Welcome! Need support, you got it. Or share your ideas and experiences.
In Reply to: RE: felt or yarn? THE DEBATE BEGINS posted by BDP24 on September 21, 2020 at 16:57:19
Owned COSMOSTATICS : AN ELECTROSTATIC OMNI-DIRECTIONAL HYBRID. The multiple woofers were suffused with lambs wool which helped the transition to the stat portion. Each speaker weighed 175 lbs- have the hernia to prove it. Soft materials are an important part of speaker design or should be so your question is pertinent but absent in most discussion. It matters
The QUAD ESL (aka "57") has a layer of felt on the backside of the center tweeter strip, the rest of the rear grille a scratchy sort of rough material. Peter Walker did not intend the ESL to be a dipole!
Using felt around tweeters has been done for quite a while. I've often seen a saw-like pattern cut into the inner edge of the surrounding felt, this exposes greater linear area of felt to the radiation from the tweeter and also varies the distance between the felt and the tweeter- to vary the wavelength fractional distance between the tweeter and the felt.
Bottlehead uses a pattern of felt around their Jäger speaker said to be computed using some variation of fractal math to help deal with diffraction. ( see https://bottlehead.com/product/jager-speaker-kit/ )
The idea is to prevent the expanding wavefront from the tweeter encountering a cabinet edge or other disturbing boundary. When an expanding sound wave hits a boundary, reflections off that boundary act like sound sources, like sonic mirror images of the tweeter... at lower amplitude, or course, but still you end up with what is essentially the acoustic equivalent of a whole bunch of tweeters, all at different fractions of wavelengths from the original tweeter, minor additive and subtractive artifacts appear in the amplitude response....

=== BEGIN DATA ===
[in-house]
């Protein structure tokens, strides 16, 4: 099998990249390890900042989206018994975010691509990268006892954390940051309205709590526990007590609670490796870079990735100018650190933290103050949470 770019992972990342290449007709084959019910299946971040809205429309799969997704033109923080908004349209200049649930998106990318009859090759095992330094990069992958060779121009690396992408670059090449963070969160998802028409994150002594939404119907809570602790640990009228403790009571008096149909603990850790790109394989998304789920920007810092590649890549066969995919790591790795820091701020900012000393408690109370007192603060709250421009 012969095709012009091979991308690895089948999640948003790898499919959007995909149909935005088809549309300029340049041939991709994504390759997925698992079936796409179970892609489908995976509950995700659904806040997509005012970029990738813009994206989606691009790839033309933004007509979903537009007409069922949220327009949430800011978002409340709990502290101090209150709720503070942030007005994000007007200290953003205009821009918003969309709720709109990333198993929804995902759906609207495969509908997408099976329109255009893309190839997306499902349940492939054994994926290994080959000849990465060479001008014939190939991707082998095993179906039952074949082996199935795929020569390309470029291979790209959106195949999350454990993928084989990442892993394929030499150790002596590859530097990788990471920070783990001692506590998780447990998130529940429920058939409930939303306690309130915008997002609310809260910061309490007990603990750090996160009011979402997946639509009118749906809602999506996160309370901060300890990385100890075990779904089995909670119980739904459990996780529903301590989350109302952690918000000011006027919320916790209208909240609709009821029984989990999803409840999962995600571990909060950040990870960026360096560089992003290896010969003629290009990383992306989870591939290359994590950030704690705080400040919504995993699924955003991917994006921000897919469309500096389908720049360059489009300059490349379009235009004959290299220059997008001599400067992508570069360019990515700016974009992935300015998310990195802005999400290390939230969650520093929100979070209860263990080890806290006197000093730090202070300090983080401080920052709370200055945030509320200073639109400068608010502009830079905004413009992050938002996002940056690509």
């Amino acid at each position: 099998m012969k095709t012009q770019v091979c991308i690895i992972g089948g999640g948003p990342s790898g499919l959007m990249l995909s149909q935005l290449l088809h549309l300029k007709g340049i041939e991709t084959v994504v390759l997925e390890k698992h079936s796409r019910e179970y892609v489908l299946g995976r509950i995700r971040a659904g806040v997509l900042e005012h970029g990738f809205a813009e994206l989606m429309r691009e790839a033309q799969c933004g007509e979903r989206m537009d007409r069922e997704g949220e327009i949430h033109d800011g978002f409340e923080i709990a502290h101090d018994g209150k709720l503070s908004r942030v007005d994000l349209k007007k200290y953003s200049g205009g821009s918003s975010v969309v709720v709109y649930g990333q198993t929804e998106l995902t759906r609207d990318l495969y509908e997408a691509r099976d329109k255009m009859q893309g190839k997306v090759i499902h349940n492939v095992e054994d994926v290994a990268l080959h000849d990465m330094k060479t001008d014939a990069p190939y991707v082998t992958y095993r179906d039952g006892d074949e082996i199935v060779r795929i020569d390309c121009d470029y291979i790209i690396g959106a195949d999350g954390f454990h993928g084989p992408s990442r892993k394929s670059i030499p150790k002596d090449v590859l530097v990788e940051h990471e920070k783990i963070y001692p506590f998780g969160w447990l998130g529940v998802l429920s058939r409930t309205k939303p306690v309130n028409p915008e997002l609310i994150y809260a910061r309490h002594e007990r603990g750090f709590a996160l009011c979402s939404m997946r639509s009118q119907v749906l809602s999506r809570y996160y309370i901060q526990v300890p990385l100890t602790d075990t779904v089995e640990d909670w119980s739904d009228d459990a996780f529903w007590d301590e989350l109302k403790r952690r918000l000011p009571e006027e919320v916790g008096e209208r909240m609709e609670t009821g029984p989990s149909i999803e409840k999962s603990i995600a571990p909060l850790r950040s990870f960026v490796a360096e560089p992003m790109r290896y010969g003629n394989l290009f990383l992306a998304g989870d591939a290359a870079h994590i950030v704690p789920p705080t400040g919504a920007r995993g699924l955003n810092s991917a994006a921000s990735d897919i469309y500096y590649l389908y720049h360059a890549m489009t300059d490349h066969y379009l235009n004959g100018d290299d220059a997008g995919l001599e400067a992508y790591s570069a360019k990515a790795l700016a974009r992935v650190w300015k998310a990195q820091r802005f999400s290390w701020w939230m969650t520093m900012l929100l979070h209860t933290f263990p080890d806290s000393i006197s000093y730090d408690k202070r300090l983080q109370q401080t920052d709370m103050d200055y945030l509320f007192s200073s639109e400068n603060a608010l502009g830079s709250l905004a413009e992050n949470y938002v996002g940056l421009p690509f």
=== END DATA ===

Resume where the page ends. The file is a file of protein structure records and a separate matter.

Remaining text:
This is also why tweeters are flush-mounted in speaker baffles and speaker cabinet edges rounded- these are attempts to eliminate this effect.
Compare the measured response of a surface-mounted done tweeter to one that is flush mounted- you'll typically see little ripples in the treble response of the one that's just stuck to the baffle compared to the flush mounted one,and it also creates some disturbance in the 3D distribution - both of these can impair stereo imaging in "point source" (i.e., dome, cone or single ribbon) high frequency speakers. Felting is a further measure beyond flush mounting and rounded corners to avoid these diffraction effects.
Planar and line sources don't have quite the same vulnerability, though there are other things to watch out for when designing planar or line array systems.
Science doesn't care what you believe.
Felt is used to minimize diffraction.
Curiously, Roger's Tympani IVA's have felt on the baffle, while my later IVA's don't.
I have seen a comment by Jim Winey about some problems in early production causing diffraction around the ribbon tweeter. The response from front and back of the tweeter is different, maybe even more so in the later models with its cavity around the tweeter and the double cloth in front of it.
Where did the rest of my post go??? Only 1/3 of it is there!
Science doesn't care what you believe.
Vandersteen has been using felt on his "baffles" for ever.
Here is an article on AudioEPress.
"... This is, of course, the naturally derived felt taken from sheep. It has many uses that I won't go into, but it is used in combination with various synthetic materials to produce the numerous types available.
The acoustic quality of these compositions varies, primarily as a function of the percentage of real wool in the felt and its density.
Synthetic felt just doesn't work. It is more reflective than it is absorptive. Don't even consider using anything that is purely or even largely synthetic. ..."
Just need to narrow down the region, type, color, age and gender of sheep next and we should be good to go !!! =)
Post a Message!
This post is made possible by the generous support of people like you and our sponsors: